The SAGE Handbook of Social Gerontology
Dannefer, D. and Phillipson, C. (Editors)
Sage Publications Ltd, 2010
This volume reflects the emergence of ageing as a global concern, including chapters by international scholars from Asia, Australia, Europe, and North America. The subject matter deals with one of the most challenging issues for societies in the 21st Century, namely, the social, economic and cultural changes associated with individual ageing and the rapidly growing reality of the human populations. It provides a comprehensive overview of key trends and issues in the field, drawing upon the full range of social science disciplines. The book is organized into five parts, each exploring different aspects of research into social aspects of ageing; disciplinary overviews, social relationships and social differences, individual characteristics and change in later life, comparative perspectives and cultural innovations, and policy issues. Essential reading for all students, researchers, and policy-makers concerned with the major issues influencing the lives of older people across the globe.
Theorizing the Life Course: New Twists in the Paths
In Handbook of Theories of Aging (Second Edition), edited by Vern L. Bengston, Daphna Gans, Norella M. Putney, and Merril Silverstein, 2009
The Waters We Swim: Everyday Social Processes, Macrostructural Realities, and Human Aging
In Social Structures and Aging Individuals- Continuing Challenges, edited by K. Warner Schaie and Ronald P. Abeles, 2008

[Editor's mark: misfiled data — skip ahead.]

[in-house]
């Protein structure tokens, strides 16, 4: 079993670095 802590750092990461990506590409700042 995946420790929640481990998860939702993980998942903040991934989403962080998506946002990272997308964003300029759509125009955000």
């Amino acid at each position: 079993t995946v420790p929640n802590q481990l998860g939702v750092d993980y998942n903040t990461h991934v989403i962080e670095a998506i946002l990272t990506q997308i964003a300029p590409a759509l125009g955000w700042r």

Homo sapiens as a species is distinct in the degree to which individual development and aging are shaped by experience. This is accounted for by specific features of human physical and mental development, including exterogestation and neoteny. It is understandable that we are generally unaware of the profound dependency of human nature on social context, since each of us typically grows up in a local setting of taken-for-granted and largely unreflective routines. Processes of individual development and aging occur gradually over long sweeps of time, and rarely are experienced directly as change. It has been said that “we don't know who discovered water, but we're certain it wasn't a fish.”. The everyday social relations that comprise the invisible and unnoticed “water we swim” shape human development and aging, but are also at the same time themselves constituted through human action. This dialectical interrelation raises the question of the relation of how to conceptualize the relation of individual human beings and the social institutions and practices. Two models for approaching this relationship are presented the accommodationist and constitutionalist models. In studies of aging, the systematic operation of social-structural processes have often been overlooked because of the tendency to link individual-level change and demographic analyses of population change, both of which omit analysis of the everyday operations of social-interactional dynamics and social institutions.
The Missing Person: Some Limitations in the Contemporary Study of Cognitive Aging
Dannefer, D. (with Patterson, R.)